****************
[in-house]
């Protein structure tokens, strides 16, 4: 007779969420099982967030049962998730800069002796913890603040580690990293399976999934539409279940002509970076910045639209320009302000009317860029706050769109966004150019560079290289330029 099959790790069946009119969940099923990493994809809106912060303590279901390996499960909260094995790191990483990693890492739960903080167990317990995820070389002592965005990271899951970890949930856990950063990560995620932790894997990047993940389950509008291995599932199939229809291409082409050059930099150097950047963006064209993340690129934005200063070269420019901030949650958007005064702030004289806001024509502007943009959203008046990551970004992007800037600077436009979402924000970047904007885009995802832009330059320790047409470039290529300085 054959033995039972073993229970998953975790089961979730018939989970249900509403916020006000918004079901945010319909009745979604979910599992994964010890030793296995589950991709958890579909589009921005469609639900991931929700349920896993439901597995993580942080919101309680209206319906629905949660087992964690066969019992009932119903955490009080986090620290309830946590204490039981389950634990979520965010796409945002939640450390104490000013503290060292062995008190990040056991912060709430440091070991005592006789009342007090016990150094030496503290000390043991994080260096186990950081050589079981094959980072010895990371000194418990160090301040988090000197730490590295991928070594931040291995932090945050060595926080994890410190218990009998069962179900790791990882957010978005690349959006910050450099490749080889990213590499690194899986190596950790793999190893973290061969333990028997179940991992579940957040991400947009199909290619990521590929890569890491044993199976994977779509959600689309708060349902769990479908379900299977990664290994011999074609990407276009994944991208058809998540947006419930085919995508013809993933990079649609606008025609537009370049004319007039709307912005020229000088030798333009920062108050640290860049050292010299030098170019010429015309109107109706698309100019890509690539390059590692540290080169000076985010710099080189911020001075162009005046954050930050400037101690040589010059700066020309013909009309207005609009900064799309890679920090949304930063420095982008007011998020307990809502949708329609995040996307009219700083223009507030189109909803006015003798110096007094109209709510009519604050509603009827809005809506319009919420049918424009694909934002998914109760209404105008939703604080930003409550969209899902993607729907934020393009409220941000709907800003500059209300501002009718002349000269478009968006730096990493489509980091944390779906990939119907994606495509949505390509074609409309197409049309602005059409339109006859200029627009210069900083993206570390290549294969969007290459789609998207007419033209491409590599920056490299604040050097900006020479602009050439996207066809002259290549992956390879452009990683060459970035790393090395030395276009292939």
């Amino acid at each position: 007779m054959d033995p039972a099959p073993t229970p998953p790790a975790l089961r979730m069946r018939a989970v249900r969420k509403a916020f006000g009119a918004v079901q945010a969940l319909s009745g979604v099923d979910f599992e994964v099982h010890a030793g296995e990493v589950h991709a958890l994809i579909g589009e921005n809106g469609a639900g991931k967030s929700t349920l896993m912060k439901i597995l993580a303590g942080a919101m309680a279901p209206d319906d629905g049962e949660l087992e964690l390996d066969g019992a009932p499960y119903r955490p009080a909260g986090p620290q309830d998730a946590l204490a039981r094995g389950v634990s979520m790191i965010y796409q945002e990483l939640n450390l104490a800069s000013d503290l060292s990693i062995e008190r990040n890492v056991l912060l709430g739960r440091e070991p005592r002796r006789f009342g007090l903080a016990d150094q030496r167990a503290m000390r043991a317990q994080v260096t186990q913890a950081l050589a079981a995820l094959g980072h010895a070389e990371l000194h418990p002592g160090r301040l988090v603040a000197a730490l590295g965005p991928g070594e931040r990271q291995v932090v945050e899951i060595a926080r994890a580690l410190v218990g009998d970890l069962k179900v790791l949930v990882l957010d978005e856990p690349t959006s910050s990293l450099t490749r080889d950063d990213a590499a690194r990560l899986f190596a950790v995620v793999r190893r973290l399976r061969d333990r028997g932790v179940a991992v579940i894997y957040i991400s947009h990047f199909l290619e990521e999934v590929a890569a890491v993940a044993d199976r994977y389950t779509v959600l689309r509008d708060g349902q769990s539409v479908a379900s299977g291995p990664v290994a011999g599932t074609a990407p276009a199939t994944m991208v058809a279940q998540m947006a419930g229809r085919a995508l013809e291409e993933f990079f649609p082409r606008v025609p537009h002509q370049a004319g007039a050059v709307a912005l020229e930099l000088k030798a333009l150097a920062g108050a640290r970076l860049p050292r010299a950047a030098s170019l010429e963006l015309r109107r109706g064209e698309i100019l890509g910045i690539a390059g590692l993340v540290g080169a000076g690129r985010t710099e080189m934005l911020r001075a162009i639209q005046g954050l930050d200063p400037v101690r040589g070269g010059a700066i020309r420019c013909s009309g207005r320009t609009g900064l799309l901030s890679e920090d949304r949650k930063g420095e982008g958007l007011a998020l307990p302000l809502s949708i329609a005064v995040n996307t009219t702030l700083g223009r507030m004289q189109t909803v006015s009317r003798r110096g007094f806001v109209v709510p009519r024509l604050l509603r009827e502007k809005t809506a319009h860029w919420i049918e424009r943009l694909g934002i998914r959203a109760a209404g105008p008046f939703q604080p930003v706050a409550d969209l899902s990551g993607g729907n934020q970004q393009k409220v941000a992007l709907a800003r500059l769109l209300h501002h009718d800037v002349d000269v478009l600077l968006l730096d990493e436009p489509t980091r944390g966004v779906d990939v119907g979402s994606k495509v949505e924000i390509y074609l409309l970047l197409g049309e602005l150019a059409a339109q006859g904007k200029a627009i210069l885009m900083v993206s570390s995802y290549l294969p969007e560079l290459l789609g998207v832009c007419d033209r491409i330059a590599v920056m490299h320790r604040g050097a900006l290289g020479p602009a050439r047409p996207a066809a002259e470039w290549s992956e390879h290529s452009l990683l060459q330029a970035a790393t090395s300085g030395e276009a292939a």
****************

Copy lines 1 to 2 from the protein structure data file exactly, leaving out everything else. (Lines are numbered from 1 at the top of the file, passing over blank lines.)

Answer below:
[in-house]
């Protein structure tokens, strides 16, 4: 007779969420099982967030049962998730800069002796913890603040580690990293399976999934539409279940002509970076910045639209320009302000009317860029706050769109966004150019560079290289330029 099959790790069946009119969940099923990493994809809106912060303590279901390996499960909260094995790191990483990693890492739960903080167990317990995820070389002592965005990271899951970890949930856990950063990560995620932790894997990047993940389950509008291995599932199939229809291409082409050059930099150097950047963006064209993340690129934005200063070269420019901030949650958007005064702030004289806001024509502007943009959203008046990551970004992007800037600077436009979402924000970047904007885009995802832009330059320790047409470039290529300085 054959033995039972073993229970998953975790089961979730018939989970249900509403916020006000918004079901945010319909009745979604979910599992994964010890030793296995589950991709958890579909589009921005469609639900991931929700349920896993439901597995993580942080919101309680209206319906629905949660087992964690066969019992009932119903955490009080986090620290309830946590204490039981389950634990979520965010796409945002939640450390104490000013503290060292062995008190990040056991912060709430440091070991005592006789009342007090016990150094030496503290000390043991994080260096186990950081050589079981094959980072010895990371000194418990160090301040988090000197730490590295991928070594931040291995932090945050060595926080994890410190218990009998069962179900790791990882957010978005690349959006910050450099490749080889990213590499690194899986190596950790793999190893973290061969333990028997179940991992579940957040991400947009199909290619990521590929890569890491044993199976994977779509959600689309708060349902769990479908379900299977990664290994011999074609990407276009994944991208058809998540947006419930085919995508013809993933990079649609606008025609537009370049004319007039709307912005020229000088030798333009920062108050640290860049050292010299030098170019010429015309109107109706698309100019890509690539390059590692540290080169000076985010710099080189911020001075162009005046954050930050400037101690040589010059700066020309013909009309207005609009900064799309890679920090949304930063420095982008007011998020307990809502949708329609995040996307009219700083223009507030189109909803006015003798110096007094109209709510009519604050509603009827809005809506319009919420049918424009694909934002998914109760209404105008939703604080930003409550969209899902993607729907934020393009409220941000709907800003500059209300501002009718002349000269478009968006730096990493489509980091944390779906990939119907994606495509949505390509074609409309197409049309602005059409339109006859200029627009210069900083993206570390290549294969969007290459789609998207007419033209491409590599920056490299604040050097900006020479602009050439996207066809002259290549992956390879452009990683060459970035790393090395030395276009292939």